Introduction Stent assisted coiling (SAC) of aneurysms has been adopted with potential mechanical, hemodynamic and biologic properties imparting an advantage over coil embolization alone. The purpose of this investigation is to compare the various techniques of SAC at a single institution with regards to clinical, technical and angiographic complications and success.
Methods Patients who underwent SAC between 2003 and 2010 were identified. Clinical charts, procedures, angiographic and non-invasive radiological images were analyzed to determine the anatomical and procedural details and adverse events. Immediate post-procedural angiograms as well as follow-up imaging were studied to assess the degree of aneurysm occlusion.
Results 260 aneurysms were identified. The ‘coil through’ technique was employed in 37.3%, ‘balloon stent’ in 36.2%, ‘jailing’ in 10.8% and the ‘coil stent’ technique in 7.7%. Overall rate of adverse events was higher with the ‘coil stent’ and ‘jailing’ techniques compared with the ‘balloon stent’ technique. The ‘coil through’ technique was associated with a significantly lower packing density (31.4±20%) than all other techniques (‘coil stent’ 45.4±22%, ‘jailing’ 42.2±20%, ‘balloon stent’ 44.3±22%). Among ‘coil stent’ patients, an initial Raymond class 1 was achieved in 40%, compared with 57% of ‘jailing’, 28% of ‘coil through’ and 63% of ‘balloon stent’ cases.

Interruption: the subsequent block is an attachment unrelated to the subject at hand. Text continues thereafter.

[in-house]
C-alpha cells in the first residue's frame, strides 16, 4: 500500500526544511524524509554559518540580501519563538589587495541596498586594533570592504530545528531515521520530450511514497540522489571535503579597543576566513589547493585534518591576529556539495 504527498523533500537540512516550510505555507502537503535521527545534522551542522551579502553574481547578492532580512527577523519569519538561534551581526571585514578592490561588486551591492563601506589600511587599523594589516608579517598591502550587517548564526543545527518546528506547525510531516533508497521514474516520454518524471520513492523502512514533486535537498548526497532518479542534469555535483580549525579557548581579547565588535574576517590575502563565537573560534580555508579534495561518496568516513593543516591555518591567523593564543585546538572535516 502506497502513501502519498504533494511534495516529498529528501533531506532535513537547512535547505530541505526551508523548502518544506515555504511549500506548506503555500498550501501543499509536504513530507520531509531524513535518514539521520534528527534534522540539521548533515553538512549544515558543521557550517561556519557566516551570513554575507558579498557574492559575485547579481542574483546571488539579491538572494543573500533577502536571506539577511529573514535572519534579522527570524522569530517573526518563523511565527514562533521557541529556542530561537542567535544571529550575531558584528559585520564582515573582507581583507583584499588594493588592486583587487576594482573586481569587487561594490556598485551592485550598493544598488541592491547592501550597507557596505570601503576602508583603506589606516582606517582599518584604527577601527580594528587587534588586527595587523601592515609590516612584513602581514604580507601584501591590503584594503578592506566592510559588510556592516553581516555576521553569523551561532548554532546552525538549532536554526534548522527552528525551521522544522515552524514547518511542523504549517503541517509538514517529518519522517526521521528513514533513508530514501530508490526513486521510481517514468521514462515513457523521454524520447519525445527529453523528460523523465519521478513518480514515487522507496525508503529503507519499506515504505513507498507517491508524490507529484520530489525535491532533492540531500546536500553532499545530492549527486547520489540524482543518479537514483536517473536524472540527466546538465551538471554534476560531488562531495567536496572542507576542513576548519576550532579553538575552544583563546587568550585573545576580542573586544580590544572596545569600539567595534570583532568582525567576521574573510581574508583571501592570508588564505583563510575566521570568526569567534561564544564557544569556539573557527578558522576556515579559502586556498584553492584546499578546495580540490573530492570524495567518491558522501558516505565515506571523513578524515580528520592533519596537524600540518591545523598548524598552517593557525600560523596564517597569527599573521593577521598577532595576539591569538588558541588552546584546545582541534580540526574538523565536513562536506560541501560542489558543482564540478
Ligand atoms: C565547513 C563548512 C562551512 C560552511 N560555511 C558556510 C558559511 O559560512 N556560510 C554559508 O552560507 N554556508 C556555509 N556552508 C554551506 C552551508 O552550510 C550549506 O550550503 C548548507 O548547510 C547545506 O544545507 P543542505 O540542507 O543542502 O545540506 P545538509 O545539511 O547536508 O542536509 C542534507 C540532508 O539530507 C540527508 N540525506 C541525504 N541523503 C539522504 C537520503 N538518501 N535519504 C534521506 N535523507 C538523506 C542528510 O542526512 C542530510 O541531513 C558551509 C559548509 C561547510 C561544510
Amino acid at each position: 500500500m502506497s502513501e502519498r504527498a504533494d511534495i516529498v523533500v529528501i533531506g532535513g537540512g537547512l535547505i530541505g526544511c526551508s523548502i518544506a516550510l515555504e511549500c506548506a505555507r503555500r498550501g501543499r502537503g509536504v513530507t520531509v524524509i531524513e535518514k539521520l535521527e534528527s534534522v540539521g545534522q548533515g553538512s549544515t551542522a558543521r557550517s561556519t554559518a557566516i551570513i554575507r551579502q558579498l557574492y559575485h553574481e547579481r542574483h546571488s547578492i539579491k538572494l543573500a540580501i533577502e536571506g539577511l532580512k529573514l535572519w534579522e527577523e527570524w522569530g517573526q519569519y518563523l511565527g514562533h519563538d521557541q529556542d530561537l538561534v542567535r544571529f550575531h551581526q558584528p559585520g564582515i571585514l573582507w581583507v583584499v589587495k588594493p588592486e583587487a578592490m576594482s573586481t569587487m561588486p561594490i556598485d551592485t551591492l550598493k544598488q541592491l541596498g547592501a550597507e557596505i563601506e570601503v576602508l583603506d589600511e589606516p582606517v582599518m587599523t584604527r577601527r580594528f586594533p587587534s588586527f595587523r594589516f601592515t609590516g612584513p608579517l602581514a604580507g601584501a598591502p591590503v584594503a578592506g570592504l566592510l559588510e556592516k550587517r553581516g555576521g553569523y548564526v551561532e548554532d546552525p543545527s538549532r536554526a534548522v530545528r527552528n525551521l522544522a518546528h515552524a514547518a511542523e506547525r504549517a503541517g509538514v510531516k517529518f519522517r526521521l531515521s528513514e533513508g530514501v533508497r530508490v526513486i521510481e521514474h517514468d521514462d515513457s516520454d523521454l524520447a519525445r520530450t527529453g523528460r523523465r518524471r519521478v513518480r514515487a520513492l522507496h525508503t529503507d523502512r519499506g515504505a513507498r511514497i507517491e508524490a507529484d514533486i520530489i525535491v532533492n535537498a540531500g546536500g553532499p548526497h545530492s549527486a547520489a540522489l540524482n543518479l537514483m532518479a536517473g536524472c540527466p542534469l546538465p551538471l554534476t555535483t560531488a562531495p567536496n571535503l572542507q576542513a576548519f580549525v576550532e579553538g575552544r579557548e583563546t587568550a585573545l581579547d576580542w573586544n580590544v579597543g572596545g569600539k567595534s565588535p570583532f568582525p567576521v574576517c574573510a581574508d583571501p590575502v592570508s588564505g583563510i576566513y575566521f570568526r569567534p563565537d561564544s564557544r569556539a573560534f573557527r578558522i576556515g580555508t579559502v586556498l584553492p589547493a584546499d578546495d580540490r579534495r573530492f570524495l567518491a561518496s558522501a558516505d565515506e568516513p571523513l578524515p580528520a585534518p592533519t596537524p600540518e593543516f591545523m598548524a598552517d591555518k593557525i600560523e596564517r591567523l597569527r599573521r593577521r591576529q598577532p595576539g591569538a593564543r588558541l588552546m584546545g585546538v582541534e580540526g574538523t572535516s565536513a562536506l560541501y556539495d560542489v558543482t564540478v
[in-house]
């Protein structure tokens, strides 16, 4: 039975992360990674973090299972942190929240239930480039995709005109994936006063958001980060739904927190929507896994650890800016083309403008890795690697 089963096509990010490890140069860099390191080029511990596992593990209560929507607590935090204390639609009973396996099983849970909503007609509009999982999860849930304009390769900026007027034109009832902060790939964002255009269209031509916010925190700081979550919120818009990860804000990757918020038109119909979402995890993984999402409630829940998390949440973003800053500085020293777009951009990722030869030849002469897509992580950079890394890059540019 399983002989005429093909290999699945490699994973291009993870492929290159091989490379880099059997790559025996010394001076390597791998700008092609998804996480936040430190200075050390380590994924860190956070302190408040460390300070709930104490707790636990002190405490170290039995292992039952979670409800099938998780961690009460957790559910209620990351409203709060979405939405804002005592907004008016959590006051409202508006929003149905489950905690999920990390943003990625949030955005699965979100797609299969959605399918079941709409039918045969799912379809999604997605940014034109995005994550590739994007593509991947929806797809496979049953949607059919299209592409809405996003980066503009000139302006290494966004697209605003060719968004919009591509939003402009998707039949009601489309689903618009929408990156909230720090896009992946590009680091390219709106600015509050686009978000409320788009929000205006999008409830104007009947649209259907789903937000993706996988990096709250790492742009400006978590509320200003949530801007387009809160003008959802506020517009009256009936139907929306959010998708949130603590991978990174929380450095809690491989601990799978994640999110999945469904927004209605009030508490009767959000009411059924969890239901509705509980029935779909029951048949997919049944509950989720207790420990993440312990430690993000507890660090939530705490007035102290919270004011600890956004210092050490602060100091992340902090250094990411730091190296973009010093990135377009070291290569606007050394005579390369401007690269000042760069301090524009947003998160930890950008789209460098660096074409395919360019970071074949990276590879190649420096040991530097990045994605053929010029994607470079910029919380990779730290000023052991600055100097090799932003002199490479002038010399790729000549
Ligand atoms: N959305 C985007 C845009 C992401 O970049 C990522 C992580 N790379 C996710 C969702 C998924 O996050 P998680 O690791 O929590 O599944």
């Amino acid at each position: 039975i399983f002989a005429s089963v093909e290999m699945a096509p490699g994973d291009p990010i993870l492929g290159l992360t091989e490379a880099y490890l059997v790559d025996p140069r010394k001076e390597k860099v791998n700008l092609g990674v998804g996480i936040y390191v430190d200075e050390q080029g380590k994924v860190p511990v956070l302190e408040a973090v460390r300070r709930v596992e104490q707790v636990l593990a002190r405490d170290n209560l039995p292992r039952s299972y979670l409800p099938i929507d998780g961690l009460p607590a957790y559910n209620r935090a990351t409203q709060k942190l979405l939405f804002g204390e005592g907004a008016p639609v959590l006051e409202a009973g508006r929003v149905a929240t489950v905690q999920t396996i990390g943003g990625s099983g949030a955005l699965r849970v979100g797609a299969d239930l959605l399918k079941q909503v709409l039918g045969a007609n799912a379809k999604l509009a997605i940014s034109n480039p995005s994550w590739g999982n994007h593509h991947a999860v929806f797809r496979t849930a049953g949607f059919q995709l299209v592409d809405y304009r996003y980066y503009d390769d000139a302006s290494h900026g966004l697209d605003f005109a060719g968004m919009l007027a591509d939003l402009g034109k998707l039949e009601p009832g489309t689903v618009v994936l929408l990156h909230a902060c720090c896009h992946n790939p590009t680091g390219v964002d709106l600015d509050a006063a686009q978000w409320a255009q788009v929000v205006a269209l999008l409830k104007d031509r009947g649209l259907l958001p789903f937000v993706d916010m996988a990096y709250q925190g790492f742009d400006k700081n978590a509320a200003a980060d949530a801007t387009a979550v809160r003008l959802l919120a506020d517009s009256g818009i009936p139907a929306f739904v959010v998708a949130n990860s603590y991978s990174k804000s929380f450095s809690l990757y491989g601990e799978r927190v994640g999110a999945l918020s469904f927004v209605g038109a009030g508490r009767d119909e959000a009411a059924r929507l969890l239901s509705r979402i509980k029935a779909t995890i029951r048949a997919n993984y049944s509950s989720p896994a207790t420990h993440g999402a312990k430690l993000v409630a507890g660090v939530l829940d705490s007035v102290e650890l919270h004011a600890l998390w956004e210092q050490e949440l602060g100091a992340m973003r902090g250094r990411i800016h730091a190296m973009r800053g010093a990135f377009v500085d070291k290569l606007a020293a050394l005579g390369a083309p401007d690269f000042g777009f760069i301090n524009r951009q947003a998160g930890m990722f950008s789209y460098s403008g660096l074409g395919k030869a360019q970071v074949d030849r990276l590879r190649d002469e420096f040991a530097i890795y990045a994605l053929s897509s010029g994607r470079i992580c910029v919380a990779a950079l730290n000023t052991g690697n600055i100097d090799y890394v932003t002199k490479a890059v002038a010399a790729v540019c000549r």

Conclusion Balloon assisted coil embolization followed by adjunctive stent deployment across the aneurysm neck appears to be the superior technique among stent assisted coiling methods at our institution. It combines a lower rate of thrombotic and coil related complications with a high rate of complete occlusion on initial and follow-up imaging.
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Since the International Symptomatic Aneurysm Trial study firmly established endovascular therapy as a valid method for treating intracranial aneurysms, development of new techniques has broadened the scope of practice to allow for the treatment of geometrically complex aneurysms.1–6 One such advance has been the development of intracranial stents, which expanded the indications of endovascular therapy to both wide necked and fusiform aneurysms.
The technique of stent assisted coiling (SAC) in the clinical setting was first described in 1997.7 Soon after, the availability of new flexible, self-expanding intracranial stents allowed for increasing application of this technique and observation of its benefits. Stents were quickly adopted as promising adjuncts with potential mechanical, hemodynamic and biologic properties, imparting an advantage over coil embolization alone.8 Stent deployment provides mechanical support to prevent coil prolapse, may serve as a conduit to divert flow and provides a scaffold for endothelial growth and vessel healing.8–10 Since the first clinical applications in the late 1990s, several studies have proven SAC to be a feasible, safe and effective method.11–20
Most aneurysms treated with SAC are geometrically complex and pose a technical challenge. Several strategies have emerged within the technique of SAC which differ with regards to timing of stent deployment and use of other adjuncts such as balloon remodeling. The purpose of this investigation is to evaluate and compare each of these techniques employed in SAC at a single institution with regards to clinical, technical and angiographic complications and success.